ABU DHABI // Almost 90 per cent of Filipino expatriates in the UAE have not registered to vote in the upcoming presidential election, a bloc of nearly 400,000 voters that could prove crucial if the race is close.
Benigno Aquino and Manuel Villar are the leading candidates for president, but only around 47,000 of the estimated 450,000 Filipinos in this country are eligible to vote, according to embassy figures. Several recent polls indicate the candidates are neck-and-neck. Some Filipinos said their embassy in Abu Dhabi and consulate in Dubai failed to provide them with information about overseas voting. Others said they were too busy to register, even if they knew how.
Filipinos can vote at the embassy and the consulate every day from Saturday until May 10, the day of the election. Yet embassy officials said just over 10 per cent of the potential voters signed up during the registration period from February through August of last year. Gleceria Danola, 45, a housemaid employed by an Emirati family in Abu Dhabi for six years, is one of those who will not be voting. "I'm not even aware that we could register at the embassy," she said, "since I don't have a day off."
Agnes Cordero, 37, a classroom assistant at Emirates National School in Abu Dhabi, did not know Filipinos working overseas were even allowed to vote. "No one told us," she said. Nhel Morona, 40, a systems administrator in Jebel Ali and an absentee voter in the 2004 and 2007 elections, said diplomats had not provided enough information about the voting process. "The list of voters isn't posted on their noticeboard," he said. "Many have been calling to ask us where they would be voting. Those voting for the first time in the UAE are very excited to vote but most of them don't know what to do."
Adelio Cruz, the consul-general at the embassy, said officials had done their best to get the word out. Information about the period of the registration and voting for expatriates was sent out to the public in various ways, he said, including through press releases to newspapers and television stations, church announcements, social groups, monthly embassy meetings and e-mails to community leaders.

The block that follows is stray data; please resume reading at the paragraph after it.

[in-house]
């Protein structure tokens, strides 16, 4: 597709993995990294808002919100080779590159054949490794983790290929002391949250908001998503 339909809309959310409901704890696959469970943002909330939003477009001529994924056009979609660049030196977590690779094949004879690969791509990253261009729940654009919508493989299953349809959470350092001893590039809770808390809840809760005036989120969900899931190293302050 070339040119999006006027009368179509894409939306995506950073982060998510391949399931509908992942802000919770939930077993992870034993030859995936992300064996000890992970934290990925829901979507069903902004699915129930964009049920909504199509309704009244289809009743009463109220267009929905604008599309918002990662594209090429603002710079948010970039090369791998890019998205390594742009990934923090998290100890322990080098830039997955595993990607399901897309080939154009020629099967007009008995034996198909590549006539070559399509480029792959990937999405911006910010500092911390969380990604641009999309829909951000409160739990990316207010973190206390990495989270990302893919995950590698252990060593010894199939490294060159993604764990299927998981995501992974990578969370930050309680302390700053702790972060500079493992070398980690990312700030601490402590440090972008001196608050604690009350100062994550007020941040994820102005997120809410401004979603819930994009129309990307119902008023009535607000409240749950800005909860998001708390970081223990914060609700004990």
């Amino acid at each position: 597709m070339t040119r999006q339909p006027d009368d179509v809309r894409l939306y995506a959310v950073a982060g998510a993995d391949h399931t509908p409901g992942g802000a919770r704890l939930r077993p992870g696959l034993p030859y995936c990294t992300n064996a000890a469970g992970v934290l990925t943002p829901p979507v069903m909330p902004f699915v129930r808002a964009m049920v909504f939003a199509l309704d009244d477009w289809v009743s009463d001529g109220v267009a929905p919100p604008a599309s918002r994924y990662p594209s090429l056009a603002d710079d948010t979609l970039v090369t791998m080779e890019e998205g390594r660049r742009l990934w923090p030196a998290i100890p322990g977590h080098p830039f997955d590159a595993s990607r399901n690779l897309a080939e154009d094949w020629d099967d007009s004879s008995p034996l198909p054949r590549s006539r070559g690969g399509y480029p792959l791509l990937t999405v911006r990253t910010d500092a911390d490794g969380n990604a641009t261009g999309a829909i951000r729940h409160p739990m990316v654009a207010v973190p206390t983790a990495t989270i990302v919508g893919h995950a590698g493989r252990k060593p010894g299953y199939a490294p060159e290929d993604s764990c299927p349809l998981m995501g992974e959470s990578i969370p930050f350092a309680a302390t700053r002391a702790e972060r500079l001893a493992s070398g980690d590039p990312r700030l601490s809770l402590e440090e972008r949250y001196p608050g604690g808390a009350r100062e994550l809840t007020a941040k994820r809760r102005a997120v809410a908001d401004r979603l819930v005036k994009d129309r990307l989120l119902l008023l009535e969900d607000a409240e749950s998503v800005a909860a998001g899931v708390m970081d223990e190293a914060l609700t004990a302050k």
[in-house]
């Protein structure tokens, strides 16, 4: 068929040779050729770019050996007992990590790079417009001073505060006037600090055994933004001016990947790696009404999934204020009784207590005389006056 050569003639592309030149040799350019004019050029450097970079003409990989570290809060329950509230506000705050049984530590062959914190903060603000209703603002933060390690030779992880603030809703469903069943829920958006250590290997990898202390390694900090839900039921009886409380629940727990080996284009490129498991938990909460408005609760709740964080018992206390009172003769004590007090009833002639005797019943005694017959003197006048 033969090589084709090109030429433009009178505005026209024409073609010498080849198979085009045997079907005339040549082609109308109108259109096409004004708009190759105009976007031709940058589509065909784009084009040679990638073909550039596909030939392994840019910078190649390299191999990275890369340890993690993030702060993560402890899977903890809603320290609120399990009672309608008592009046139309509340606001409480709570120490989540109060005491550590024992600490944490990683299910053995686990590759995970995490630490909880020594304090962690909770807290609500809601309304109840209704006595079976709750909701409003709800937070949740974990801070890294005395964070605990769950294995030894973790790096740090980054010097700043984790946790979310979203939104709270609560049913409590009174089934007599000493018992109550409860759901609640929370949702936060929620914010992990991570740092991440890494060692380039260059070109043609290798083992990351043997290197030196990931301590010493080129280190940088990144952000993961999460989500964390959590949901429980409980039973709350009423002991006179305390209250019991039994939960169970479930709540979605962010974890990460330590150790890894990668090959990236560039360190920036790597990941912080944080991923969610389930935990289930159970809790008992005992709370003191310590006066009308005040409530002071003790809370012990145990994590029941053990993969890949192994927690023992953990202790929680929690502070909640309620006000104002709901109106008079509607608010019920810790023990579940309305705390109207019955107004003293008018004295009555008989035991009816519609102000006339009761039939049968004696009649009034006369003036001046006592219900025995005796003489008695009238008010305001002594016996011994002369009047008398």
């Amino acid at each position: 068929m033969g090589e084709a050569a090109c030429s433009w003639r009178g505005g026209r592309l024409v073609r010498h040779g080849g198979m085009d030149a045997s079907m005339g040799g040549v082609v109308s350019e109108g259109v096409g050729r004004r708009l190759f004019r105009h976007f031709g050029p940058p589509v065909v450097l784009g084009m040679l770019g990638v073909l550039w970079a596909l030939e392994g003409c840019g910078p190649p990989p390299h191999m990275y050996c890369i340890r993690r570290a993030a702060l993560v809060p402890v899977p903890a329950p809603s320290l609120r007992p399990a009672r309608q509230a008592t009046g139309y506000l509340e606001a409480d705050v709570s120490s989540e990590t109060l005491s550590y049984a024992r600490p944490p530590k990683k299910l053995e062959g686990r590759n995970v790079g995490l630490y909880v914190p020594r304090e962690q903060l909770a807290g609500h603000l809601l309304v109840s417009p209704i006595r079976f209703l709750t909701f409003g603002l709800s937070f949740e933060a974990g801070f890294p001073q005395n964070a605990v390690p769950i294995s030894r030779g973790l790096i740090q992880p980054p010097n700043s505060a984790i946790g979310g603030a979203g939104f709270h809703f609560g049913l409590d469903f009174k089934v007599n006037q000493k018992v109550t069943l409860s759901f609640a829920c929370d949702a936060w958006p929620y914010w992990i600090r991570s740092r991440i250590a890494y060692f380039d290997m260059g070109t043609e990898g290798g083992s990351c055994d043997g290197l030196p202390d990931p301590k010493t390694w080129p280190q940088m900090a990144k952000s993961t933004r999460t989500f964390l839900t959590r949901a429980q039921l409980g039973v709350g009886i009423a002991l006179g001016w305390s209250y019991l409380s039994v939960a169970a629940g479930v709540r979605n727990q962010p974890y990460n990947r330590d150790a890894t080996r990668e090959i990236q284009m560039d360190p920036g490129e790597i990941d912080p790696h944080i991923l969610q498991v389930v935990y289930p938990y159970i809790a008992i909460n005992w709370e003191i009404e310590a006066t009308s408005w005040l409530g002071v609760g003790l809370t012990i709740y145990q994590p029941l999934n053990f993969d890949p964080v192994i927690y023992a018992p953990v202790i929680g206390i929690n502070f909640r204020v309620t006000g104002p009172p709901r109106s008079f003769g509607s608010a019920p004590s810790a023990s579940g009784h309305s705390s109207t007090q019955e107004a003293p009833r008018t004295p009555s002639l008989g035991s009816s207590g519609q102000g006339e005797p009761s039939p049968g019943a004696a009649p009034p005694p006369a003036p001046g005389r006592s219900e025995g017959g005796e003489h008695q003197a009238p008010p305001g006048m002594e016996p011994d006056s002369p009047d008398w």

"Filipinos may have been very busy," Mr Cruz conceded. "But they should have social responsibility. They can follow up and enquire at the embassy. They can't just wait for us to look for them and inform them about the registration and the elections." Archier Botona, 29, a mechanical engineer in Abu Dhabi, said the embassy was not to blame for the lack of registrants. "I was just too busy with work," he said. "I'm not very interested in the elections. No one is qualified for the position of president."
In total, 17,041 voters in Abu Dhabi and Al Ain and 30,624 voters in Dubai and the Northern Emirates have registered, according to officials. Voters should present identification with his or her name, signature and photograph to the special board of election inspectors. Overseas absentee voters can vote for president, vice president, 12 senators and a party-list representative, which represents certain sectors.
More than 50 million Filipinos in the Philippines are registered to vote in the May election, out of a total population of 80 million, according to the Comelec, the commission on elections . The missing 400,000 votes from local expatriates would have been almost one per cent of the potential electorate. firstname.lastname@example.org
Seven of the 10 Filipino expatriates who spoke to The National did not register as overseas absentee voters for the May 10 presidential election. About 10 per cent of the estimated 450,000 Filipinos living here registered during the open period from February to August last year. Around 47,000 Filipinos are eligible to vote in the election. Votes may be cast at the embassy or consulate for eight hours each day between Saturday and May 10, including weekends. * Ramona Ruiz